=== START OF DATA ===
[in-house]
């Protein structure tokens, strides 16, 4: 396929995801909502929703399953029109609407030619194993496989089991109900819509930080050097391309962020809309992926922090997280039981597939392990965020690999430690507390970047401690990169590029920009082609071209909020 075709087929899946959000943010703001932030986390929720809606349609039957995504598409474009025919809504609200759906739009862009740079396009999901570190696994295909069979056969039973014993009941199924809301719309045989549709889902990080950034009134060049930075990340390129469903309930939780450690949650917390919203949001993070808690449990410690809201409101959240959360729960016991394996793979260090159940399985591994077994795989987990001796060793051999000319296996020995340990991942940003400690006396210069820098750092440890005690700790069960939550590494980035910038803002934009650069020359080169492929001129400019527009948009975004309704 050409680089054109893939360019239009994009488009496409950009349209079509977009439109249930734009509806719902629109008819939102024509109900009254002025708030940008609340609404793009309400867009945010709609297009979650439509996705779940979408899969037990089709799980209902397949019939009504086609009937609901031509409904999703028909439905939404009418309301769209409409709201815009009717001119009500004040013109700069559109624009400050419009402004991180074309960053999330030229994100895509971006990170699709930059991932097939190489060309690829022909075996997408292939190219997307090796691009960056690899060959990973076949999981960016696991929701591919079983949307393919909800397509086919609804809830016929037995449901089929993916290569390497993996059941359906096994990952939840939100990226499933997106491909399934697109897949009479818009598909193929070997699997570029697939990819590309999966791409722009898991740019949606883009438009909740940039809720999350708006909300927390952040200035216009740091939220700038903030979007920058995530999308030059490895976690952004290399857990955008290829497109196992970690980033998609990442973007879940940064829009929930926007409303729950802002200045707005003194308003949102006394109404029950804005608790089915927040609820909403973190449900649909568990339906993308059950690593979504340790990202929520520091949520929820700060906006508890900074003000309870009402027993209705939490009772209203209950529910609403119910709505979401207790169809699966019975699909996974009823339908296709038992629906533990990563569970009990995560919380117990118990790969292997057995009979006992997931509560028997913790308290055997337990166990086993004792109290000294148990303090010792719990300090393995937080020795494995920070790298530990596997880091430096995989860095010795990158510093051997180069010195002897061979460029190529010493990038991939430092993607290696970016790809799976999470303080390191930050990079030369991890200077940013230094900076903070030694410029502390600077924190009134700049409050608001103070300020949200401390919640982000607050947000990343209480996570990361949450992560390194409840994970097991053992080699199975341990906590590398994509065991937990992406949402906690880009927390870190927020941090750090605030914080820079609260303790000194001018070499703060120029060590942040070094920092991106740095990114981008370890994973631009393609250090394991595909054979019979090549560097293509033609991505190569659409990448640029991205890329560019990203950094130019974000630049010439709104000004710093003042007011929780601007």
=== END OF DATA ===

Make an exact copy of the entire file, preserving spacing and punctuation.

[in-house]
């Protein structure tokens, strides 16, 4: 396929995801909502929703399953029109609407030619194993496989089991109900819509930080050097391309962020809309992926922090997280039981597939392990965020690999430690507390970047401690990169590029920009082609071209909020 075709087929899946959000943010703001932030986390929720809606349609039957995504598409474009025919809504609200759906739009862009740079396009999901570190696994295909069979056969039973014993009941199924809301719309045989549709889902990080950034009134060049930075990340390129469903309930939780450690949650917390919203949001993070808690449990410690809201409101959240959360729960016991394996793979260090159940399985591994077994795989987990001796060793051999000319296996020995340990991942940003400690006396210069820098750092440890005690700790069960939550590494980035910038803002934009650069020359080169492929001129400019527009948009975004309704 050409680089054109893939360019239009994009488009496409950009349209079509977009439109249930734009509806719902629109008819939102024509109900009254002025708030940008609340609404793009309400867009945010709609297009979650439509996705779940979408899969037990089709799980209902397949019939009504086609009937609901031509409904999703028909439905939404009418309301769209409409709201815009009717001119009500004040013109700069559109624009400050419009402004991180074309960053999330030229994100895509971006990170699709930059991932097939190489060309690829022909075996997408292939190219997307090796691009960056690899060959990973076949999981960016696991929701591919079983949307393919909800397509086919609804809830016929037995449901089929993916290569390497993996059941359906096994990952939840939100990226499933997106491909399934697109897949009479818009598909193929070997699997570029697939990819590309999966791409722009898991740019949606883009438009909740940039809720999350708006909300927390952040200035216009740091939220700038903030979007920058995530999308030059490895976690952004290399857990955008290829497109196992970690980033998609990442973007879940940064829009929930926007409303729950802002200045707005003194308003949102006394109404029950804005608790089915927040609820909403973190449900649909568990339906993308059950690593979504340790990202929520520091949520929820700060906006508890900074003000309870009402027993209705939490009772209203209950529910609403119910709505979401207790169809699966019975699909996974009823339908296709038992629906533990990563569970009990995560919380117990118990790969292997057995009979006992997931509560028997913790308290055997337990166990086993004792109290000294148990303090010792719990300090393995937080020795494995920070790298530990596997880091430096995989860095010795990158510093051997180069010195002897061979460029190529010493990038991939430092993607290696970016790809799976999470303080390191930050990079030369991890200077940013230094900076903070030694410029502390600077924190009134700049409050608001103070300020949200401390919640982000607050947000990343209480996570990361949450992560390194409840994970097991053992080699199975341990906590590398994509065991937990992406949402906690880009927390870190927020941090750090605030914080820079609260303790000194001018070499703060120029060590942040070094920092991106740095990114981008370890994973631009393609250090394991595909054979019979090549560097293509033609991505190569659409990448640029991205890329560019990203950094130019974000630049010439709104000004710093003042007011929780601007």